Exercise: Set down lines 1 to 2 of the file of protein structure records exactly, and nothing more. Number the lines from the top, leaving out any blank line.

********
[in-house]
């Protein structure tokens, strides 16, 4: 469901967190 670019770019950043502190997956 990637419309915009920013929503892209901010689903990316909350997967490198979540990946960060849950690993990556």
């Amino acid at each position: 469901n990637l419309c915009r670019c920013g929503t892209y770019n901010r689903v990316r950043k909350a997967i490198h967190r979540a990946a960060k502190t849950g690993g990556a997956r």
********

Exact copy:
[in-house]
């Protein structure tokens, strides 16, 4: 469901967190 670019770019950043502190997956 990637419309915009920013929503892209901010689903990316909350997967490198979540990946960060849950690993990556």